How to Get a More Efficient Sprinting Form | STACK

How to Get a More Efficient Sprinting Form

January 24, 2013 | Colby Harris

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As humans, we're constantly searching for ways to become more efficient. This is exactly what the fastest sprinters in the world do. With simple running form drills, they save energy by being more efficient with their technique, facilitating faster times. (See Get Faster: Sprinting Technique.)

The theme of efficiency dominates each training session I lead. As an athlete growing up, I used quotes to visualize goals and stay focused. Now, as a coach I continue to use quotes when training athletes. One of my favorites is: "Efficiency is doing better what is already being done." When applied to sprint training, even the smallest improvement can have a big impact on speed.

So, how do you become more efficient in your running form? (See Sprinting Form Checklist.) When you ride a bicycle, your feet move around in a circle when you pedal. This is how you want your legs to move when you sprint. If you try to skip any part of the circular motion while pedaling, the bike slows down. True also for sprinting technique. Skipping a step will cause your form to break down and cause you to move more slowly.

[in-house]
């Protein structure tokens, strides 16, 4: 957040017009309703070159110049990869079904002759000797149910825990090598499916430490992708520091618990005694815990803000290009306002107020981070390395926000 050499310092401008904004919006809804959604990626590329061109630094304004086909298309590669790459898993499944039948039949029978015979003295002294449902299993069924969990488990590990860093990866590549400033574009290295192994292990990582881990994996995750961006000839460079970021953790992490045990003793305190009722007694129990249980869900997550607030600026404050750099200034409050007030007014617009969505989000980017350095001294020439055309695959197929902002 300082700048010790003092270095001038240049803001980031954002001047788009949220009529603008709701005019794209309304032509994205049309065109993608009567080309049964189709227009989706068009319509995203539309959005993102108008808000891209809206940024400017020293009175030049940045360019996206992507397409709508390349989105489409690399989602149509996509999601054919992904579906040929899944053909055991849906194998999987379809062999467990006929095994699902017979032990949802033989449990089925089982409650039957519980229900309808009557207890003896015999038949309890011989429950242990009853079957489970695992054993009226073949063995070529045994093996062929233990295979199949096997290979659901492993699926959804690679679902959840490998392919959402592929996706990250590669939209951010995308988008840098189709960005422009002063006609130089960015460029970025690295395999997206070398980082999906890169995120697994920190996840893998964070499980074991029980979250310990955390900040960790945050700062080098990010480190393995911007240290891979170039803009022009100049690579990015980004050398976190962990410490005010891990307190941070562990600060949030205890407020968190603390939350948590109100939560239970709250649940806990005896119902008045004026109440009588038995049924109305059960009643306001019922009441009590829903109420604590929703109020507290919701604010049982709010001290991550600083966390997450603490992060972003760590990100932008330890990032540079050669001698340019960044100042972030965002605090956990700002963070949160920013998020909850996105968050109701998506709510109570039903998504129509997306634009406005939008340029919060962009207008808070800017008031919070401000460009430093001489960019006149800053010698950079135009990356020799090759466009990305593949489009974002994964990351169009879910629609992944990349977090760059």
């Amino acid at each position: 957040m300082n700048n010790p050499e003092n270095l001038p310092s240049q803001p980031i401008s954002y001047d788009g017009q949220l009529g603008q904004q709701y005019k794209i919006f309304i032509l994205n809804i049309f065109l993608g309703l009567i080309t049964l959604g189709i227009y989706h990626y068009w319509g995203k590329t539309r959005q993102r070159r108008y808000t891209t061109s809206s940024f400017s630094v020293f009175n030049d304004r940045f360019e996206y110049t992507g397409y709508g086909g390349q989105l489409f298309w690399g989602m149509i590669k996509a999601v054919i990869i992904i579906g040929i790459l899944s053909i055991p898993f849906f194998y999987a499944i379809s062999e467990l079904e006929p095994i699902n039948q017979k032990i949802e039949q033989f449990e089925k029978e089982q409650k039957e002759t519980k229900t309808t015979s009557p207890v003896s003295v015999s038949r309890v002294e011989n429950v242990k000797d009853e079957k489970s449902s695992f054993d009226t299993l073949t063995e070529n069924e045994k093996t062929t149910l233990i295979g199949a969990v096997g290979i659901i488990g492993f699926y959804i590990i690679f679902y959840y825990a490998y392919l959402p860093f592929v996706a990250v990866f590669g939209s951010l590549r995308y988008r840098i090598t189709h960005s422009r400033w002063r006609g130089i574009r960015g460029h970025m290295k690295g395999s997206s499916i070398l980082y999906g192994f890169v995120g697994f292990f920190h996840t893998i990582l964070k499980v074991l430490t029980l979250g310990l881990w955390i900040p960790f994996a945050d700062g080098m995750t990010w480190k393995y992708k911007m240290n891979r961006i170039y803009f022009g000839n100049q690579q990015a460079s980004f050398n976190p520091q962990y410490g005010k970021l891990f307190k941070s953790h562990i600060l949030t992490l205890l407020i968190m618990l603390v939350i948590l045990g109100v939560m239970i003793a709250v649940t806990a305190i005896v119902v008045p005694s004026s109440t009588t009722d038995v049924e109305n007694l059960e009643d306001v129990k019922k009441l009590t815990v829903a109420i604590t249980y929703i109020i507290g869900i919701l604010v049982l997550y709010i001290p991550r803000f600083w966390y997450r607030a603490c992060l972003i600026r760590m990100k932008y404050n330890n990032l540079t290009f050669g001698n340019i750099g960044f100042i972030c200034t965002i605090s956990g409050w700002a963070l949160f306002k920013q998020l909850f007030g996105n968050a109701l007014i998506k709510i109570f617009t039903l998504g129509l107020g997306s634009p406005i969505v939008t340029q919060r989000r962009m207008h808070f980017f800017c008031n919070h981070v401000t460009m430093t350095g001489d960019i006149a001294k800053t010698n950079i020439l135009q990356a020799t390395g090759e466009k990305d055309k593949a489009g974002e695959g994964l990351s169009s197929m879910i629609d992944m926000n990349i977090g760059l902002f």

These running form drills are broken down into four simple steps:

Fold

While standing tall on the balls of your feet, bend one knee, bringing your heel up directly underneath your butt.

Recover

Stay tall. Bring your knee up to hip level. Keep your toes flexed up towards your shin, which prepares you to apply force into the ground.

Release

Stay tall. Don't kick your foot out in front of you. Simply release it toward the ground. Keep your toes flexed up toward your shin. Remember the bicycle analogy. Think about where this would be in the pedaling circle.

Strike back

Stay tall. This is the moment of truth, for which the previous three steps prepared you. If you did them correctly, you're in position to push back on the ground with all the force you can muster, sending you forward with blazing speed. Make sure your leg is fully extended. One big thing to remember here is that the ball of your foot pulls from directly underneath or just slightly in front of your hip.

Take these four points and visualize them. Don't move your legs fast at first. Just place your hand on a wall and work on the motion, one leg at a time, standing in place. Become efficient with this cyclical motion, and you'll be able to sprint faster.

Learn how to master the four points of good form.

Topics: SPEED DRILLS